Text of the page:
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Published: August 4th 2020
Sections of the Route
on an illegible map... but you get the idea.
It took me half a days' ride to get home again. The Mid Atlantic Backcountry Discovery Route is 1,058 miles long. It was designed perfectly for access by residents of the Washington Metro Area. From Arlington to the Start at Damascus VA is some 355 mi and 5 1/2 hours. From the Finish in Lawrenceville PA back to Arlington VA is about 268 mi and 4 1/2 hours. If one were to just drive via interstate from Damascus to Lawrenceville, it would take about 9 hours and cover 555 miles. By riding the mountains and forests, it takes 9 days, and over 1,050 miles. Campsites are available. Hotels are plentiful (I always stayed at hotels) and very Covid-19 aware. Shields and cleaning emphasized everywhere. Food and gas are easy to find -- but don't pass them by, you may regret it.
The official BDR website is very good: https://ridebdr.com/
. You should buy the MABDR Butler map from them, read the FAQs, and download the free GPX files for your GPS. Upload the GPX files as Tracks. They should show up under Custom Routes. Then change a bunch of settings on your GPS to make it possible to follow these
Map of the full MABDR
Almost illegible, but you get the drift.
tracks. Under the Navigation setting, turn OFF the "Recalculation" function, and set the Route Preference to "Off Road". Under the Map setting, turn OFF the "Autozoom" function, and set Map Data Layout to "More Map view" . I also set the Map view to "North Up". Helps get your bearings. With these adjustments, your GPS should be good to go. Note that these GPX tracks do NOT give you a route. They tell you the inflection points along the route -- i.e. where the route changes in direction -- the corners. You fake your way from corner to corner, sometimes riding widely away from the straight line GPS route. Not to worry. As long as you 'come back' hit the corner EXACTLY, you will be OK. Then take the new relative direction.
I have done the route twice on my own. I am 69 years old, and have been riding for maybe 15 years. Yes, I have taken the BMW off-road course in Greer SC (good value!) . The route is safe, if driven carefully with an eye out for weather. Maybe 3/4 of the route is gravel or clay. The Southern half of the route is more problematic
because of the clay contour roads. The latter quickly get difficult in the rain. It takes maybe half a day of sun to dry out again. The Northern section has a lot of well graveled straight forest tracks which can be ridden in the rain with no problems. I have never fallen, though I came close a few times. It pays to have stiff, high, lug-sole riding boots, knobby tires (TKC 80 s are the best) and not carry too much weight up high. If you have big knobby tires, remove the mud guard thing on the back wheel, or it will break off when you hit mud. You are also well advised to take an off-road driving course to get the principles of gravel and mud riding. The smaller and lighter the bike, the easier the ride. I rode a 2012 BMW R1200 GSA also known as the "last oil cooled hex heads" with some 75,000 miles on. It never hesitated. But it is big and heavy. Had to learn NOT to fill the 8 gallon gas tank, or the bike became too heavy to maneuver.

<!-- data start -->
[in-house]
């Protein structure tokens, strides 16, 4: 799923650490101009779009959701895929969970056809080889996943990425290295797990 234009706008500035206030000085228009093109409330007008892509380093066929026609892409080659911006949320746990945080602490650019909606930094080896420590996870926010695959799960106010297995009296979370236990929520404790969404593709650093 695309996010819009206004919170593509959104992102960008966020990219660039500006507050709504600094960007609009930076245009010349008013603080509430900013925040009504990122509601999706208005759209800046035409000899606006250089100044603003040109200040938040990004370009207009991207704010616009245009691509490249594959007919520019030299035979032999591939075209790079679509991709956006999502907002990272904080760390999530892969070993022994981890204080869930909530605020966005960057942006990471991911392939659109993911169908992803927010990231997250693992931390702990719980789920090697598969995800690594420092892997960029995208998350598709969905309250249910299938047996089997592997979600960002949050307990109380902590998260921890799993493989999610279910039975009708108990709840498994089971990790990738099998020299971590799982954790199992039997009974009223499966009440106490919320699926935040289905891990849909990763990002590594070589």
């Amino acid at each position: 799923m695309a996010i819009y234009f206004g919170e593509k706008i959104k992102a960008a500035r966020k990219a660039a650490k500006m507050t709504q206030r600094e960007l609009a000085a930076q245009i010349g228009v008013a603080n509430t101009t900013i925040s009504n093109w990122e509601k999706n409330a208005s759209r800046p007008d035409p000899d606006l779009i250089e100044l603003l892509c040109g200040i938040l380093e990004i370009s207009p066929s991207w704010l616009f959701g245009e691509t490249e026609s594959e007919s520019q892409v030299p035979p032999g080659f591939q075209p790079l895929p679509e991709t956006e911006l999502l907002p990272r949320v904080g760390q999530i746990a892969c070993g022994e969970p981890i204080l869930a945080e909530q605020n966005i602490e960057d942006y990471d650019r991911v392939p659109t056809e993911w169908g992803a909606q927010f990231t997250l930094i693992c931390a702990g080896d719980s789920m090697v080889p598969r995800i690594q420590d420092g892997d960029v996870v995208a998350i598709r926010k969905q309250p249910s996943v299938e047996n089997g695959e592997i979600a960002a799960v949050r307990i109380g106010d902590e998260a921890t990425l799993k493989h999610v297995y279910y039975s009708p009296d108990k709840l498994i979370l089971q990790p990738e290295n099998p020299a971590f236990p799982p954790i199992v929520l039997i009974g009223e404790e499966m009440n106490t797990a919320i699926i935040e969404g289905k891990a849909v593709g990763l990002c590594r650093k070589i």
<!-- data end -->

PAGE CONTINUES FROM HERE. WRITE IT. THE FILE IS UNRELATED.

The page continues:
Just in case I did fall down a ravine and
break my leg, I carried a Garmin InReach MINI satellite-based text communicator. It has an automatic SOS function, that will alert rescue services and give them your location coordinates. It also provides a simple texting service that you can use to let loved ones know where you are. It will also track your progress by recording your location every so often -- but this uses up a lot of battery so I never use it. Otherwise, one battery charge will last the whole trip. The rescue service insurance is not cheap, but worthwhile. It allows you to step out of the service when you are not using it, and then return when needed. Very useful gadget.
There seems to be a continuous flow of other rides on the trail, so that someone should find you should you need assisance. Of course, you actually only meet those going in the opposite direction, but there is enough traffic to help you out over the course of a day unless you are in a dire emergency. The Forest Service is also active in the big National Forests in the South, and can be called on to respond to an emergency. I have
always found them very helpful in their big white pickups.
For those who ride for landscape and natural beauty -- this route is a gem. There are a lot of trees, but the nature of the forests changes dramatically. One is always climbing or descending, with views and rushing streams to keep one company. You come across creeks and streams and follow them til they become mighty rivers (Potomac, Susquehanna). The farmland is varied and beautiful with the Mennonites and the Amish to provide old world contrasts. The small towns are delightful, different and charming. The Antietam Battlefield, Harpers Ferry, the C&O Canal all offer tourism opportunities.
Enjoy the ride, and remember to wave as you wobble by...
Tot: 2.537s; Tpl: 0.028s; cc: 9; qc: 52; dbt: 0.0348s; 2; m:saturn w:www (184.108.40.206); sld: 1;
; mem: 1.4mb